Former referees’ chief Keith Hackett believes the introduction of blue cards in football is a positive step to accommodate weak refereeing.

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Keith Hackett believes football is trying to ‘accommodate weak refereeing’ after it was revealed that lawmakers are to trial sin-binning players and issuing blue cards.

Referees would have the power to send players to the sin-bin for 10 minutes if they commit a cynical foul — such as killing a counter-attack — or show dissent towards match officials. Two blues, or a combination of yellow and blue, would add up to a red. 

The International Football Association Board (IFAB) are due to publish their protocols on Friday, and FA sources indicate it could be trialled in the FA Cup next season. 

Speaking on GB News, Hackett, former referees’ boss Hackett said the blue card would have a ‘positive impact,’ but criticised current match officials.

He said: ‘It seems to me what we are trying to do, is accommodating weak refereeing because the laws already allow the referee to caution players for dissent and already caution for that cynical challenge.

Football lawmakers are to trial sin-binning players and issuing blue cards with the International Football Association Board (IFAB) due to publish their protocols on Friday

Players could be sent to the sin-bin for cynical fouls or for showing dissent to match officials

Players could be sent to the sin-bin for cynical fouls or for showing dissent to match officials 

Keith Hackett (right) felt that blue cards were a good idea but that it is 'accommodating weak refereeing'

Keith Hackett (right) felt that blue cards were a good idea but that it is ‘accommodating weak refereeing’ 

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‘So for me, I think they’re right to experiment with it and I think it will have a positive impact. 

‘But at the end of the day we have to take into account that fans are not going to be seeing one or two players for a period in the game and therefore this is not just a player punishment, it’s a team punishment, so it should act as a good deterrent.’

When asked if there is any way of improving the respect that players show towards referees, he added: ‘Education. I think punishment is generally not working.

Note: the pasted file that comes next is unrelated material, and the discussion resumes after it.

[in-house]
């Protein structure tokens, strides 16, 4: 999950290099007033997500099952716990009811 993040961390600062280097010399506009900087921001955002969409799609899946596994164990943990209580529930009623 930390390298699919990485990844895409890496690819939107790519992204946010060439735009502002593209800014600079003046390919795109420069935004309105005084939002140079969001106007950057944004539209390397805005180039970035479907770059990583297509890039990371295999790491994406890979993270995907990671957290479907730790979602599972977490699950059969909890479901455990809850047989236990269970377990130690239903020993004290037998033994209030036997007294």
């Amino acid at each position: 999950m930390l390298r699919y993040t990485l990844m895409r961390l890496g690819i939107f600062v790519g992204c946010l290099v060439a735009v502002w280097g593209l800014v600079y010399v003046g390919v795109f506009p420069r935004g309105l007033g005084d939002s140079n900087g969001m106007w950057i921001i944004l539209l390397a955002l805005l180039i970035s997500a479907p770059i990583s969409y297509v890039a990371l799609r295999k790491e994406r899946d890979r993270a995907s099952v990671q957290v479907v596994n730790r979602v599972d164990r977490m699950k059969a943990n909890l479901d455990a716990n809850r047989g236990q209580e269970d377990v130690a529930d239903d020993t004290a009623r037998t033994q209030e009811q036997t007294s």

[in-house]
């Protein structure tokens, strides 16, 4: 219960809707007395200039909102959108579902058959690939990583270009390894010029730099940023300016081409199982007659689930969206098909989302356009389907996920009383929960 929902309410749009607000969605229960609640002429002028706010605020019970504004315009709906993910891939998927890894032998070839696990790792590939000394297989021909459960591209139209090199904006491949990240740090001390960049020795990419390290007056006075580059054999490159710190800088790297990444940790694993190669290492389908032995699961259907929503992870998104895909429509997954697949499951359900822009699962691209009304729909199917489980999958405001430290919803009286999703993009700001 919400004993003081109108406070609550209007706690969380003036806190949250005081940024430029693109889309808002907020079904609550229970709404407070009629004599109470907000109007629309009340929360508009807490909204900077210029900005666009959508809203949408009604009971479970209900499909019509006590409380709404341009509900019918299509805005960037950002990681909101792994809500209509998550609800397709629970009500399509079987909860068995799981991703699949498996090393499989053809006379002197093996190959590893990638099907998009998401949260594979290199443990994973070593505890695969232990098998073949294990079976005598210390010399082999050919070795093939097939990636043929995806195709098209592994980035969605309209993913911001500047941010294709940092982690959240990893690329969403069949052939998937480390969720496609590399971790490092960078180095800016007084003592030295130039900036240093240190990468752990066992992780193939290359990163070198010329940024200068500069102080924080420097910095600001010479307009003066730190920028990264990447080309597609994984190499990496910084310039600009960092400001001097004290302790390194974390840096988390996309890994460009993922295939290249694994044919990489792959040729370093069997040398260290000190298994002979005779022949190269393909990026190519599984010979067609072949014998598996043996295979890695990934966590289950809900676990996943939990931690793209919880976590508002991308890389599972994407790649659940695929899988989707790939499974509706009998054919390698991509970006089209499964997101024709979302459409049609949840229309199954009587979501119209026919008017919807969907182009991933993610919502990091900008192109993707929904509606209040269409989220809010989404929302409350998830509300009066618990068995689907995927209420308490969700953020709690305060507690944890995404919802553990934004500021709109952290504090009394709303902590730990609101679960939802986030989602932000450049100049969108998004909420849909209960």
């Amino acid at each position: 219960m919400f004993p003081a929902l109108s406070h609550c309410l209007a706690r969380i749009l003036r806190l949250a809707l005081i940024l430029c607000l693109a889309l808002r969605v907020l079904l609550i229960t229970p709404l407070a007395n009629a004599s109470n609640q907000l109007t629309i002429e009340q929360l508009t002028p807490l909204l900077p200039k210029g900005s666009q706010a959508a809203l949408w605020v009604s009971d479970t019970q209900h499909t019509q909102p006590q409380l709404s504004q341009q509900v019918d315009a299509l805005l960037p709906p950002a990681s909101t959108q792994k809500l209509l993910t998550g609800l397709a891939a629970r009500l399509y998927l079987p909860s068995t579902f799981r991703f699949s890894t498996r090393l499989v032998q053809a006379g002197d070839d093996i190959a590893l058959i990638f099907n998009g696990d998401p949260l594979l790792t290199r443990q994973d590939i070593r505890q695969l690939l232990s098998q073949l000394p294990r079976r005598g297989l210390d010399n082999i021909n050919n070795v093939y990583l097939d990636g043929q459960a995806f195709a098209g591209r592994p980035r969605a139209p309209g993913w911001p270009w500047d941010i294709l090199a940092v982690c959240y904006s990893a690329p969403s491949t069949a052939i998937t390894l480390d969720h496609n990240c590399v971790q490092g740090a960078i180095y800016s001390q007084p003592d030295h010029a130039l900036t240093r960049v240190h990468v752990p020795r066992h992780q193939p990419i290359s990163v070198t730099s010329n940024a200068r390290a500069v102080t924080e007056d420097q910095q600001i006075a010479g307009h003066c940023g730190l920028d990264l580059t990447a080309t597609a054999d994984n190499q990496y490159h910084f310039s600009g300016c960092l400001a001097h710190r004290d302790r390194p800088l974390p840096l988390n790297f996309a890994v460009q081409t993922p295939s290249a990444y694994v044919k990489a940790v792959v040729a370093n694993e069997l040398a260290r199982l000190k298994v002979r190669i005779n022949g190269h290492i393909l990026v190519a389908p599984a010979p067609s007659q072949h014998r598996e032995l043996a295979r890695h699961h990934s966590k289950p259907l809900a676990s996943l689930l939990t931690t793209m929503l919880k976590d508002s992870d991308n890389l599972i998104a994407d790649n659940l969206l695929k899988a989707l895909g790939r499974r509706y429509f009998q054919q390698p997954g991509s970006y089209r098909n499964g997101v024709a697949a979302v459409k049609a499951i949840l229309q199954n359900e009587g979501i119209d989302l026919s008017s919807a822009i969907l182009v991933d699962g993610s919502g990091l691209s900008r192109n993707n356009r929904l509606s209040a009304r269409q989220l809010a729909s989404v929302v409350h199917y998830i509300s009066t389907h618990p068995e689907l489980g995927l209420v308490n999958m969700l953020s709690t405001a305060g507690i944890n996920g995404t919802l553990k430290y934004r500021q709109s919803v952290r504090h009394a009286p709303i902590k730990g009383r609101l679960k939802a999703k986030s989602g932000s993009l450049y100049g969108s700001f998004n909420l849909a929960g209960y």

‘We need to change the dynamic between players and referees. But I go back to referees because I do think they need to be more proactive rather than reactive and nip dissent in the bud and punish it at the source than allowing it to spread amongst all the players and damage the image of the game.’

Hackett added that the sin-bin has been in operation since the 2019-20 season at grassroots level – though only used ‘very sparingly’. 

FIFA released a statement on Thursday night to say that suggestions that the blue card could come in ‘at elite levels of football are incorrect and premature.’ 

They added: ‘Any such trials, if implemented, should be limited to testing in a responsible manner at lower levels.’ 

Giorgio Chiellini's pull on Bukayo Saka during the Euro 2020 final was named as a challenge that would have been worthy of a blue card and a 10-minute dismissal

Giorgio Chiellini’s pull on Bukayo Saka during the Euro 2020 final was named as a challenge that would have been worthy of a blue card and a 10-minute dismissal

Hackett insisted blue cards would provide as a good deterrent to nip dissent in the bud

Hackett insisted blue cards would provide as a good deterrent to nip dissent in the bud

The rugby-style rules would revolutionise the way the game is played, with IFAB citing the shirt pull by Giorgio Chiellini on Bukayo Saka in England’s Euro 2020 final defeat by Italy as being worthy of a 10-minute dismissal. Chiellini received a yellow card. 

Pierluigi Collina, chairman of FIFA’s referees committee, previously said there was a desire to expand the experiment by introducing it at a professional level.

IFAB are in line to give the trial the green light at more senior levels of the game at their next annual general meeting in Scotland next month. 

Other items on that agenda include trials of ‘cooling-off periods’ after flare-ups between players and only allowing a team’s captain to approach the referee — another rule borrowed from rugby.

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